this assumes the .0005 is on squareness, not on the 20" dimension...in which case you have to come and borrow my 20" mic :)

pcarpenter
08-25-2009, 05:01 PM
You have a lathe (or access to one there at school). As such, I would take a piece of straight bar stock maybe an inch in diameter and face one end. Part it off close to 20" and hold the work between centers and use a DRO (got one of those?) to start to face the other end to exactly 20". Pull it back in the chuck and face it off using the start you cut as the reference. The two ends should be as parallel as the lathe is capable of making them. Clamp around a block, your 20" parallel stick and another block using a bar clamp and set the works on the plate. Slightly loosening the big bar clamp will allow the blocks to drop to the surface of the plate, and snug the clamp back up. Leave your test bar in place while doing the rest of the mounting work and then remove it.

It works for me every time I need to precisely place two blocks 20" apart and parallel on a plate:D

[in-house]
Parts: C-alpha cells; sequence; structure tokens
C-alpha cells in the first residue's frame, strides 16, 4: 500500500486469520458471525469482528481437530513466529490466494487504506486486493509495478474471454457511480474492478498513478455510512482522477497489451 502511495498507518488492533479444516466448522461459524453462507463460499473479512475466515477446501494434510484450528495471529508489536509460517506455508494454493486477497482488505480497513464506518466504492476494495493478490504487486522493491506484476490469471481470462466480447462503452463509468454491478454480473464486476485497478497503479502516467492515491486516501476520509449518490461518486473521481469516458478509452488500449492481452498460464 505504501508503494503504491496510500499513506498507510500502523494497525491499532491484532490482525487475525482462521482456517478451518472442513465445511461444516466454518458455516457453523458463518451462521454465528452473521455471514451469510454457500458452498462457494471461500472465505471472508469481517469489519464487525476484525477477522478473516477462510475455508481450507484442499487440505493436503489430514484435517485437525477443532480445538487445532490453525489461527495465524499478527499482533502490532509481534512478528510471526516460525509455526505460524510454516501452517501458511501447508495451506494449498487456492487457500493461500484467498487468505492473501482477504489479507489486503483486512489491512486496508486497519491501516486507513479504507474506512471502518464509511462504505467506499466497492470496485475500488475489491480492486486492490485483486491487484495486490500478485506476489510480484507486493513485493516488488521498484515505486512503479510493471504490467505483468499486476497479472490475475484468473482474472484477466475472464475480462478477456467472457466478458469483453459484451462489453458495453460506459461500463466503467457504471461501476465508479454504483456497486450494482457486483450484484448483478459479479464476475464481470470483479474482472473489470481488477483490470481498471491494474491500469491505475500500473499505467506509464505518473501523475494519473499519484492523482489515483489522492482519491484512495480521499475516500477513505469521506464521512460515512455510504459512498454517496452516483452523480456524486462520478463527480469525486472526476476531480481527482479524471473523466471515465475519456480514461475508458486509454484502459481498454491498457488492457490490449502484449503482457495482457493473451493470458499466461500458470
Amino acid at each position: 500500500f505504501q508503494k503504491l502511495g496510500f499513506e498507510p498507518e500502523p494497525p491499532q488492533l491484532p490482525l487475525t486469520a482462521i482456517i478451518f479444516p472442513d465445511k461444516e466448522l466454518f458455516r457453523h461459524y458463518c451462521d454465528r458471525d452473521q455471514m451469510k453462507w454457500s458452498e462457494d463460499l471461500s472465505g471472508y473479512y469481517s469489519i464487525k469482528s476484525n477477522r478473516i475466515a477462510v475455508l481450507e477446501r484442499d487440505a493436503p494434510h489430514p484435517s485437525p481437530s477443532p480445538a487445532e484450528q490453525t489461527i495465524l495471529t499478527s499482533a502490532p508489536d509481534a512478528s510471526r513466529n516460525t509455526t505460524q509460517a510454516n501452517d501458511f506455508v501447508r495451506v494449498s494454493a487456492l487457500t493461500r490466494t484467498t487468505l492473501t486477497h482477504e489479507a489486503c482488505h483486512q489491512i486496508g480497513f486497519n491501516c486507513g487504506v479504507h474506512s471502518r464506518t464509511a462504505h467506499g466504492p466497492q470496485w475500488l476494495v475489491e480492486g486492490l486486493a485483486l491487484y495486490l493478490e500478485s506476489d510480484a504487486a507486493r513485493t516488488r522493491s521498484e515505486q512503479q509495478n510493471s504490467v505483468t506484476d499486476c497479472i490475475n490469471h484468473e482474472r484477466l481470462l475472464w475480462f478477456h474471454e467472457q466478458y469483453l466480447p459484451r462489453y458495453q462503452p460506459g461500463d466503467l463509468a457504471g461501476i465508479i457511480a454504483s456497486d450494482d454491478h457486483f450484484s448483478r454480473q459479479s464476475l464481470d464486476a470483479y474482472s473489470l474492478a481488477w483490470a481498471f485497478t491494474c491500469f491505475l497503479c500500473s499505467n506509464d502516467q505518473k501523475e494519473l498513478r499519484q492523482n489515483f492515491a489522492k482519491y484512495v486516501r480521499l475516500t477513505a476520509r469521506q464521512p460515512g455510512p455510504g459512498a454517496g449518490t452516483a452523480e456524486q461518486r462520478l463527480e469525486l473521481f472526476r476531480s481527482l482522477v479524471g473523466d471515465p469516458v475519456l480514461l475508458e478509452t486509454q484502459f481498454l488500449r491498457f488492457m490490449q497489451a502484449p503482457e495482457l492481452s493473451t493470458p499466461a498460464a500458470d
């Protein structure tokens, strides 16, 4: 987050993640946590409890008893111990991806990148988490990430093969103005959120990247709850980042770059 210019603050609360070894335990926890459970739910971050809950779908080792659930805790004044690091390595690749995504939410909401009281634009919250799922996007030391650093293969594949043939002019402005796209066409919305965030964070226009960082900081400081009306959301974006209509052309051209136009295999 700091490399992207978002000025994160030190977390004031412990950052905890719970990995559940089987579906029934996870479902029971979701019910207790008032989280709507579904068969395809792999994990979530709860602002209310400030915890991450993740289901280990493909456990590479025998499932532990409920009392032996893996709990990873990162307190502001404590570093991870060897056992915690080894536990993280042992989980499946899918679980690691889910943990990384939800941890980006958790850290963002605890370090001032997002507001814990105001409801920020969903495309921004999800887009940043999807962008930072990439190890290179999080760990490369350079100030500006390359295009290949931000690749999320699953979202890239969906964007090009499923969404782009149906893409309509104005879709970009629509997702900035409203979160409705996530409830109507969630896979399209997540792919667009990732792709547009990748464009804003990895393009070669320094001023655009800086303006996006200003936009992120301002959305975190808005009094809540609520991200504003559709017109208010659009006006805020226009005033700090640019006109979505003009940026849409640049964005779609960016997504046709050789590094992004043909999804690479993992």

Paul

Arcane
08-25-2009, 05:50 PM
Even though the OP didn't say if he had one, I was wondering if the ways on a knee mill are accurate enough to use table travel and a DTI to check for parallelism of the block faces? This is assuming the ways are in good condition. You might even be able to get the 20"dimension fairly close this way also with an edge finder but given the inaccuracies in the lead screw from wear and manufacturers tolerances, it might not be as accurate as you require. Just wondering....

easymike29
08-25-2009, 06:00 PM
Align and fasten the plate to the table of your best vertical mill.
Locate and bolt the first block in place, aligning it with the cross feed.
Leaving the indicator set move the table 20 inches observing all the rules of backlash. If you have a DRO the job is easier.
Indicate and bolt the second block.
Blocks are parallel and 20 inches apart.
Move the entire assembly to a different spot on the table and retest. This will give you some measure af assurance that the method is reasonably sound. If you find wild differences then the mill is in really bad condition and you should look for a different solution.